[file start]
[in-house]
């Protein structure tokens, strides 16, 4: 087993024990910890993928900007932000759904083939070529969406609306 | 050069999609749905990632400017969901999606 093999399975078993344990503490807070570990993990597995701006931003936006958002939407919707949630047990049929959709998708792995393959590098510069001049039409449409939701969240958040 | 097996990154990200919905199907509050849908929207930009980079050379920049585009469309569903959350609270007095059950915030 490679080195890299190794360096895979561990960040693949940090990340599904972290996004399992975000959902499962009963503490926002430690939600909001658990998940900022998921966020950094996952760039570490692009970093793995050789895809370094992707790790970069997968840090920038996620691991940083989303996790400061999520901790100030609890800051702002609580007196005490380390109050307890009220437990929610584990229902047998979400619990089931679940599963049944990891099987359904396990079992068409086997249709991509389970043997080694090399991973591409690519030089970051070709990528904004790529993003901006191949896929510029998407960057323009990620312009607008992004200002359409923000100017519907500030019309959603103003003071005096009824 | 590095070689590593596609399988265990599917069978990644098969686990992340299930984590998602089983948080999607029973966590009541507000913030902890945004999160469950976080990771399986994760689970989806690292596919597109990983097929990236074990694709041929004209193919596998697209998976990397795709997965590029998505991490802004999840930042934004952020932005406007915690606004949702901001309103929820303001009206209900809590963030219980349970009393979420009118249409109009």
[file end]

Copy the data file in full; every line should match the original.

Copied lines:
[in-house]
């Protein structure tokens, strides 16, 4: 087993024990910890993928900007932000759904083939070529969406609306 | 050069999609749905990632400017969901999606 093999399975078993344990503490807070570990993990597995701006931003936006958002939407919707949630047990049929959709998708792995393959590098510069001049039409449409939701969240958040 | 097996990154990200919905199907509050849908929207930009980079050379920049585009469309569903959350609270007095059950915030 490679080195890299190794360096895979561990960040693949940090990340599904972290996004399992975000959902499962009963503490926002430690939600909001658990998940900022998921966020950094996952760039570490692009970093793995050789895809370094992707790790970069997968840090920038996620691991940083989303996790400061999520901790100030609890800051702002609580007196005490380390109050307890009220437990929610584990229902047998979400619990089931679940599963049944990891099987359904396990079992068409086997249709991509389970043997080694090399991973591409690519030089970051070709990528904004790529993003901006191949896929510029998407960057323009990620312009607008992004200002359409923000100017519907500030019309959603103003003071005096009824 | 590095070689590593596609399988265990599917069978990644098969686990992340299930984590998602089983948080999607029973966590009541507000913030902890945004999160469950976080990771399986994760689970989806690292596919597109990983097929990236074990694709041929004209193919596998697209998976990397795709997965590029998505991490802004999840930042934004952020932005406007915690606004949702901001309103929820303001009206209900809590963030219980349970009393979420009118249409109009």